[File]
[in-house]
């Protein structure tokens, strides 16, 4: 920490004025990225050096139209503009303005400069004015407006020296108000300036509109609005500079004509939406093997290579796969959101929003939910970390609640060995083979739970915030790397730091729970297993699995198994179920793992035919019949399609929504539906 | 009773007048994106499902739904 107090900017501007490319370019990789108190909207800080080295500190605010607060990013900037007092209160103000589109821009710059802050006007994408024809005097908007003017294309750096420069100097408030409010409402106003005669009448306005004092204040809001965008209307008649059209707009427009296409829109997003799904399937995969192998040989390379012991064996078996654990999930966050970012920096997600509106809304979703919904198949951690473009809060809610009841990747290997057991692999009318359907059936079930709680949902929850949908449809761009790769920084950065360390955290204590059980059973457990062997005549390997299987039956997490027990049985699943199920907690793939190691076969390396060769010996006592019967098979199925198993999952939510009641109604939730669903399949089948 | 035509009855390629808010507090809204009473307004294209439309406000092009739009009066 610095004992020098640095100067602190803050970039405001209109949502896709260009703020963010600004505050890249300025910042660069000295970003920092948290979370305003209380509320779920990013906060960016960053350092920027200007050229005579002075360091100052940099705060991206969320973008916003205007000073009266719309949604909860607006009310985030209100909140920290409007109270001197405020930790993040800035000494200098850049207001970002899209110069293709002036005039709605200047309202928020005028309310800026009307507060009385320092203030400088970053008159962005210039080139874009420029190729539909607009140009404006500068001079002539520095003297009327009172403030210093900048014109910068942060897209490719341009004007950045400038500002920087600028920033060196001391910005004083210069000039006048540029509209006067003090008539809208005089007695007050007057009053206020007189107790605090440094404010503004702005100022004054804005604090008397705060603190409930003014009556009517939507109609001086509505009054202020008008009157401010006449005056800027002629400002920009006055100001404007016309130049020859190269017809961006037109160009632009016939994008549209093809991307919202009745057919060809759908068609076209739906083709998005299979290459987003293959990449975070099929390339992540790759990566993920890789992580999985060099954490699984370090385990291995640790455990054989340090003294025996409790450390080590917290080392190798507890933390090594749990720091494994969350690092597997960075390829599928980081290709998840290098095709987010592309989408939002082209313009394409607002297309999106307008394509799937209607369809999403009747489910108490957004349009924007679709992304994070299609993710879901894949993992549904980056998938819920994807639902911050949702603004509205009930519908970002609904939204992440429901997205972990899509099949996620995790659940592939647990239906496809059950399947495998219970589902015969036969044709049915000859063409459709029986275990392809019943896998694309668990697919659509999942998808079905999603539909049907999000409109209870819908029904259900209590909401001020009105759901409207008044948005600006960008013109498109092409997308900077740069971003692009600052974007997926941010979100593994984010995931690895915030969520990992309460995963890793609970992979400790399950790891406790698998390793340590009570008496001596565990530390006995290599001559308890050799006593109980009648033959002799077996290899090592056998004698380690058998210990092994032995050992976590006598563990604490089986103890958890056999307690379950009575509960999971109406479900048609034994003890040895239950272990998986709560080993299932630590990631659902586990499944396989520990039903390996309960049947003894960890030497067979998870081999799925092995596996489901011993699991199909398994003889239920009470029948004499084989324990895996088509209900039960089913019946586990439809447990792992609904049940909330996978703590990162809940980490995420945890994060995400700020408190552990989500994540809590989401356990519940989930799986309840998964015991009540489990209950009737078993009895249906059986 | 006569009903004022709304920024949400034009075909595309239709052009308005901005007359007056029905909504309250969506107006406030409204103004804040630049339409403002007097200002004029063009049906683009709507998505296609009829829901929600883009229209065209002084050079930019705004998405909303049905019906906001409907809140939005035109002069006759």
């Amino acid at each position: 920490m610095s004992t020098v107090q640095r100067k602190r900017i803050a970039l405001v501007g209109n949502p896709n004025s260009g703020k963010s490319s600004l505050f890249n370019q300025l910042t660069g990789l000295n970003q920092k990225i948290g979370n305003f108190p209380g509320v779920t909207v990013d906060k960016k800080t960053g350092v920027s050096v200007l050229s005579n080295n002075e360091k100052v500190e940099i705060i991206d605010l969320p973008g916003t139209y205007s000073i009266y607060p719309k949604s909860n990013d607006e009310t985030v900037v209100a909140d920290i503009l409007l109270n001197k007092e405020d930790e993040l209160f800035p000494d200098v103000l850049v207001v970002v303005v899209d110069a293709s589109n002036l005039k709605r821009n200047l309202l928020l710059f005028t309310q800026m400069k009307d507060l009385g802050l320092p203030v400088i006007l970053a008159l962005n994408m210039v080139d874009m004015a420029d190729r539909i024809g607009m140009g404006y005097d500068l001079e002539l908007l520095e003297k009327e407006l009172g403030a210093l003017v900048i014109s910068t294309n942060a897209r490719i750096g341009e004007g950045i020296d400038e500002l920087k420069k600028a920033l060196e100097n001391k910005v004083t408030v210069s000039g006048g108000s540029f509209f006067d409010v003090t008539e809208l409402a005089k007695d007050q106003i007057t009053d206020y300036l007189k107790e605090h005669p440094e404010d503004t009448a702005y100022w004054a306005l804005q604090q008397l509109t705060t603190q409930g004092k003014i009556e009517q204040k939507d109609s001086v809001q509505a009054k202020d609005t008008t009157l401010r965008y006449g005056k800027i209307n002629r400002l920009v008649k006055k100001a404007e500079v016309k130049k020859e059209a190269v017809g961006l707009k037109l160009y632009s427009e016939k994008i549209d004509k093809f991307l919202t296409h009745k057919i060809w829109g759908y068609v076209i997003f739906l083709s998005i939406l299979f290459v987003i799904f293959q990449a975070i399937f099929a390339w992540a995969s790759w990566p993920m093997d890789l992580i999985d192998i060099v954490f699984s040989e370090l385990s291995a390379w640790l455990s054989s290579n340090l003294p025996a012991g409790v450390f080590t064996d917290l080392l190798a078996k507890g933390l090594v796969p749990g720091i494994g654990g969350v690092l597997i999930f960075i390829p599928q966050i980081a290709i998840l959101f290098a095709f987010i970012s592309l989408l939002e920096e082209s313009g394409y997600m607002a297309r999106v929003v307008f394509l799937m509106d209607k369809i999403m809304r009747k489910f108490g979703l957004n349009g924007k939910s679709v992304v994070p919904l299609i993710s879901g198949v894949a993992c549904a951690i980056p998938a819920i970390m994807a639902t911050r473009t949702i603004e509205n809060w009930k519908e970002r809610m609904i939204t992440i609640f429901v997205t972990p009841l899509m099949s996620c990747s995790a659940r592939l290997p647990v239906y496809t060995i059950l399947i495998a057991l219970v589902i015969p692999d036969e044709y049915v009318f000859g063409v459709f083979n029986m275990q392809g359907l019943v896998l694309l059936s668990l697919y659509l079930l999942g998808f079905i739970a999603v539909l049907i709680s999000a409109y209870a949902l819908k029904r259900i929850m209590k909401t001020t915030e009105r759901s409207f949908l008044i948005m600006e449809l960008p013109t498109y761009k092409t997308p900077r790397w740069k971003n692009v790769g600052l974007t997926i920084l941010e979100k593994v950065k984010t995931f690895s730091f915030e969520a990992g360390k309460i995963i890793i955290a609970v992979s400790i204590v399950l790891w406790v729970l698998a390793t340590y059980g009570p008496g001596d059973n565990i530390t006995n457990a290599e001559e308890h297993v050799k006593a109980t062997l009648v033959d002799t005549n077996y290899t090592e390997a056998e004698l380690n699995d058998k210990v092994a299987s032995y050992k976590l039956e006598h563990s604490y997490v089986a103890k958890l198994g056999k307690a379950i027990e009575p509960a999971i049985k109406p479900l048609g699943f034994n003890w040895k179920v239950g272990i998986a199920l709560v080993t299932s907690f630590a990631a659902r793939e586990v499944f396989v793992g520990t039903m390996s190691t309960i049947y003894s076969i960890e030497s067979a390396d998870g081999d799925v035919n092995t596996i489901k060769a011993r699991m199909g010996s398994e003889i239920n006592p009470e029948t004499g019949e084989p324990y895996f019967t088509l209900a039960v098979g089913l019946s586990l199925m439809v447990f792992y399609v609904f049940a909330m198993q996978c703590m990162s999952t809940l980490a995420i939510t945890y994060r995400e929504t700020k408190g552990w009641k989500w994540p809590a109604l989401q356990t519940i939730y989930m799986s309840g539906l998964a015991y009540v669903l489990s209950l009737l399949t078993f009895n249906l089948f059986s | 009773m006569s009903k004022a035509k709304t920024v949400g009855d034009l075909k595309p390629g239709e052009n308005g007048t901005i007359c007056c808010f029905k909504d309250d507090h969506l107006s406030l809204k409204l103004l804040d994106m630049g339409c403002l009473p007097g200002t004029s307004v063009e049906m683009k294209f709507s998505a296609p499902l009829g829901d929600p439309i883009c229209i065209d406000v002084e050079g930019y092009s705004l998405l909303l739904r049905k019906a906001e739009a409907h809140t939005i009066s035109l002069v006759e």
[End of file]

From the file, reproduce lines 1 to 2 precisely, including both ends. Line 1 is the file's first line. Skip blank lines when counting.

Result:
[in-house]
């Protein structure tokens, strides 16, 4: 920490004025990225050096139209503009303005400069004015407006020296108000300036509109609005500079004509939406093997290579796969959101929003939910970390609640060995083979739970915030790397730091729970297993699995198994179920793992035919019949399609929504539906 | 009773007048994106499902739904 107090900017501007490319370019990789108190909207800080080295500190605010607060990013900037007092209160103000589109821009710059802050006007994408024809005097908007003017294309750096420069100097408030409010409402106003005669009448306005004092204040809001965008209307008649059209707009427009296409829109997003799904399937995969192998040989390379012991064996078996654990999930966050970012920096997600509106809304979703919904198949951690473009809060809610009841990747290997057991692999009318359907059936079930709680949902929850949908449809761009790769920084950065360390955290204590059980059973457990062997005549390997299987039956997490027990049985699943199920907690793939190691076969390396060769010996006592019967098979199925198993999952939510009641109604939730669903399949089948 | 035509009855390629808010507090809204009473307004294209439309406000092009739009009066 610095004992020098640095100067602190803050970039405001209109949502896709260009703020963010600004505050890249300025910042660069000295970003920092948290979370305003209380509320779920990013906060960016960053350092920027200007050229005579002075360091100052940099705060991206969320973008916003205007000073009266719309949604909860607006009310985030209100909140920290409007109270001197405020930790993040800035000494200098850049207001970002899209110069293709002036005039709605200047309202928020005028309310800026009307507060009385320092203030400088970053008159962005210039080139874009420029190729539909607009140009404006500068001079002539520095003297009327009172403030210093900048014109910068942060897209490719341009004007950045400038500002920087600028920033060196001391910005004083210069000039006048540029509209006067003090008539809208005089007695007050007057009053206020007189107790605090440094404010503004702005100022004054804005604090008397705060603190409930003014009556009517939507109609001086509505009054202020008008009157401010006449005056800027002629400002920009006055100001404007016309130049020859190269017809961006037109160009632009016939994008549209093809991307919202009745057919060809759908068609076209739906083709998005299979290459987003293959990449975070099929390339992540790759990566993920890789992580999985060099954490699984370090385990291995640790455990054989340090003294025996409790450390080590917290080392190798507890933390090594749990720091494994969350690092597997960075390829599928980081290709998840290098095709987010592309989408939002082209313009394409607002297309999106307008394509799937209607369809999403009747489910108490957004349009924007679709992304994070299609993710879901894949993992549904980056998938819920994807639902911050949702603004509205009930519908970002609904939204992440429901997205972990899509099949996620995790659940592939647990239906496809059950399947495998219970589902015969036969044709049915000859063409459709029986275990392809019943896998694309668990697919659509999942998808079905999603539909049907999000409109209870819908029904259900209590909401001020009105759901409207008044948005600006960008013109498109092409997308900077740069971003692009600052974007997926941010979100593994984010995931690895915030969520990992309460995963890793609970992979400790399950790891406790698998390793340590009570008496001596565990530390006995290599001559308890050799006593109980009648033959002799077996290899090592056998004698380690058998210990092994032995050992976590006598563990604490089986103890958890056999307690379950009575509960999971109406479900048609034994003890040895239950272990998986709560080993299932630590990631659902586990499944396989520990039903390996309960049947003894960890030497067979998870081999799925092995596996489901011993699991199909398994003889239920009470029948004499084989324990895996088509209900039960089913019946586990439809447990792992609904049940909330996978703590990162809940980490995420945890994060995400700020408190552990989500994540809590989401356990519940989930799986309840998964015991009540489990209950009737078993009895249906059986 | 006569009903004022709304920024949400034009075909595309239709052009308005901005007359007056029905909504309250969506107006406030409204103004804040630049339409403002007097200002004029063009049906683009709507998505296609009829829901929600883009229209065209002084050079930019705004998405909303049905019906906001409907809140939005035109002069006759």